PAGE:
Everything You Need to Know About Scalp Micropigmentation

The truth about the master of illusion treatment that makes every day a good hair day.

MINI JOURNEY: Scalp Micropigmentation

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Hair is a funny thing. We want more of it on our heads and less on our bodies, yet accomplishing that can be more difficult to achieve than it appears. No matter how many hair-growth supplements you pop or rounds of PRP you spend cash on, there comes a time when a longer-lasting treatment that ‘cheats’ the look of more hair deserves a spot in your hair routine. Enter: scalp micropigmentation.

The power of precisely placed pigments is literally working its way up the body. First, deeply deposited pigments made a name for themselves in the form of artistic tattoos, then as part of eyebrow microblading to create the illusion of perfect arches. Today, pigments have gained a solid reputation as the go-to for camouflaging visible contrast between the scalp and thinning hair—or no hair—exists by laying down pigments in the scalp, sort of like a tattoo, just different.

With more women succumbing to the unwanted effects of thinning hair and hair loss due to stress, aging and even long-term effects of COVID, and longing for their hair to look full and luscious again with less scalp show, many are turning to semi-permanent scalp micropigmentation. The treatment is easy, effective and an instant confidence booster—who wouldn’t want that?

Beyond the physical improvement, the procedure also provides a significant emotional component to build back confidence. According to Melissa Pruett, Founder of MELT by Melissa, thinning hair can crush a woman’s spirit, especially those who don’t love wearing their hair down where the scalp skin is visible at their part line. “It's challenging when women feel like they can't confidently pull their hair back or put it into a ponytail without feeling like a thin, receding hairline is visible," Pruett says. "Scalp micropigmentation is such an easy boost of confidence and it adds density and dimension where it’s needed so women can truly wear their best hair!"

If covering up patchy spots on the scalp sounds like it may be what the doctor ordered, keep reading to learn every detail about scalp micropigmentation.

What is scalp micropigmentation?

Even though scalp micropigmentation and eyebrow microblading are often grouped under the same umbrella, the treatments are quite different in terms of how they work and what they deliver, and that’s where knowing what you’re signing up for makes all the difference.

Scalp micropigmentation is a minimally-invasive procedure that delivers microscopic dots of unique pigments into the scalp via tiny needles. The addition of pigment fills in areas on the scalp where there’s more skin exposed due to either thinning hairs that can’t cover the scalp or bald spots. Scalp micropigmentation is, in a nutshell, nothing more than a well-done optical illusion because the added pigments look like authentic hair follicles and give the illusion of hair, although no new hair is grown as a result of the treatment.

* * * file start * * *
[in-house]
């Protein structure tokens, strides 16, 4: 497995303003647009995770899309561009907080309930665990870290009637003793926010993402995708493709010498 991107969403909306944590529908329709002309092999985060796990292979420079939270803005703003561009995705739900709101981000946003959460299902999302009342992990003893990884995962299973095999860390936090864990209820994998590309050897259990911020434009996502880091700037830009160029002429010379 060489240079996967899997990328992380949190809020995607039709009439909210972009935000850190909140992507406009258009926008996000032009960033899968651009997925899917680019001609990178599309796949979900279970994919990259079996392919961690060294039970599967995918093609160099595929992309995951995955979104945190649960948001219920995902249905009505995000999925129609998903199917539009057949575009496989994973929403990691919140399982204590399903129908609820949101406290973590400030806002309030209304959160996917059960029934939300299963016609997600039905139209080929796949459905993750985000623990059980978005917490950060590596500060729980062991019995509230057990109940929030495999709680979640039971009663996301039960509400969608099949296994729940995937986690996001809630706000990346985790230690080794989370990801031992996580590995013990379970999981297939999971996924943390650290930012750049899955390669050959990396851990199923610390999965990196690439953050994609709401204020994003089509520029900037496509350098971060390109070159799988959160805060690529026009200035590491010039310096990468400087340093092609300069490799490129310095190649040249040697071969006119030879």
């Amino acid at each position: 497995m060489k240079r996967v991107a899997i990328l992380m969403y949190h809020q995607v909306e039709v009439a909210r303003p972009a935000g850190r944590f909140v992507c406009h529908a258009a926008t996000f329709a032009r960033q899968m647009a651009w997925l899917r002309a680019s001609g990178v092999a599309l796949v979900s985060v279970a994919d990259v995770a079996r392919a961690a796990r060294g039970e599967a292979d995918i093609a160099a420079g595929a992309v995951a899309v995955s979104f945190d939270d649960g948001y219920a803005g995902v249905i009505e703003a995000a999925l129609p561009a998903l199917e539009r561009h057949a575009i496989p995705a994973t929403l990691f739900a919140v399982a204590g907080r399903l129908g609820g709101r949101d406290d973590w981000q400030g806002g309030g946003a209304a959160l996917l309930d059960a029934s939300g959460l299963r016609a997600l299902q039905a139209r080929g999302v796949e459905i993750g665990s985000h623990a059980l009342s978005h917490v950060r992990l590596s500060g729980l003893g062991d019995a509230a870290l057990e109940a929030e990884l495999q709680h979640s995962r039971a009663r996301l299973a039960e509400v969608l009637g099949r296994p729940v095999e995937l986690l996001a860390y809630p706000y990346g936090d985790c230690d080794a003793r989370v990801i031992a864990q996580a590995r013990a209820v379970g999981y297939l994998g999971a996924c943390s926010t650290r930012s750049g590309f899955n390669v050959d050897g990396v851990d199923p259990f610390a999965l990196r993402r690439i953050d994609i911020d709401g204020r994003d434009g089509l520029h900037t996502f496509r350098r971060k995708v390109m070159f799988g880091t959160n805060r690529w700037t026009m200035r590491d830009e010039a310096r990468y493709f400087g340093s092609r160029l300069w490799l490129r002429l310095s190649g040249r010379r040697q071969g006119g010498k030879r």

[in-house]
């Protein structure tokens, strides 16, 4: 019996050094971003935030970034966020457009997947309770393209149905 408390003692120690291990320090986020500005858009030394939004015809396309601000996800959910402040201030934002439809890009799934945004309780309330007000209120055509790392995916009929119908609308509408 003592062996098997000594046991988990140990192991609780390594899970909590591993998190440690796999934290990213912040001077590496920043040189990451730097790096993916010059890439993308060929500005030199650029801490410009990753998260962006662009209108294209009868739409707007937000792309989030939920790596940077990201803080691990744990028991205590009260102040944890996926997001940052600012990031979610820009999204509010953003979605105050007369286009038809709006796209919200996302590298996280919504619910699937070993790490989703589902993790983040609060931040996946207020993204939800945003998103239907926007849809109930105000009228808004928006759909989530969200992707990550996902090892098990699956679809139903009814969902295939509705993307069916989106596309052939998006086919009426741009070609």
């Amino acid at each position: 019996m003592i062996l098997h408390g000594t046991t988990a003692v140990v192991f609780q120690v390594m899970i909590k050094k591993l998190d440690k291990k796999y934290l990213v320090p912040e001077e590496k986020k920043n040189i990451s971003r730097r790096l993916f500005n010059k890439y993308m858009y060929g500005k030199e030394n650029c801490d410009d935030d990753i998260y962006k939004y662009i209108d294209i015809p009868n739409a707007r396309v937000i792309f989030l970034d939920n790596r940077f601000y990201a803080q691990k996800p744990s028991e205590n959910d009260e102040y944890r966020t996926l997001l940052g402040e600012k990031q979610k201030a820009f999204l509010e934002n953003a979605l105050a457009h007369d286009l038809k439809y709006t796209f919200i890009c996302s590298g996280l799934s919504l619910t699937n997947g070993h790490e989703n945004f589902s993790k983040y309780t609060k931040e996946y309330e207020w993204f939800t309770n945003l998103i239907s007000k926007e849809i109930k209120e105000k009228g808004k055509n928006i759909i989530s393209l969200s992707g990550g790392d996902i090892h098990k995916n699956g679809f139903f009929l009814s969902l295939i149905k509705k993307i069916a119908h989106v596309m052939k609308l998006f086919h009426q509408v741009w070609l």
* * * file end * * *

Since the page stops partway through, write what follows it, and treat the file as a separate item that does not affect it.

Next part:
Hair transplant surgeon Dr. Rae Lynne Kinler of Ziering Medical, explains that scalp micropigmentation, an ancient Asian beautification practice that has gained popularity worldwide, uses metabolically inert pigment granules implanted just below the epidermis. “It is done with organic blends of various-sized molecules to create colors that will both be accepted and adapted into the skin without activating the histamine defense response.”

To artfully deposit the tiny dots of pigments into the scalp so that it takes on the appearance of a hair follicle rather than a messy smattering of color, Pruett explains that a unique technique is used. “With microblading, the pigments are placed by hand with several tiny needles that are in the shape of a blade which etches extremely fine hair-like strokes into the upper layers of the skin. But with scalp micropigmentation, we use a permanent makeup machine to create tiny polka-dot-like pixels in the hairline, which produces a shadow effect where follicles are sparse. This shadowing effect is more like microshading for the brows,” she adds.

Sculpted Studios owner and master artist Steven Greitzer says that even though the effect of scalp micropigmentation is similar to what can be achieved with dyes and fibers, there’s more consistency and longevity with the semi-permanent treatment, and of course, no daily mess. “People are turning to scalp micropigmentation more because the process is guaranteed. There is no ‘what if’ about whether it works.” He adds that men, particularly, are fans of the procedure because hair loss along the hairline changes how they view the facial structure and proportions. “Downtime-free scalp micropigmentation gives that back.”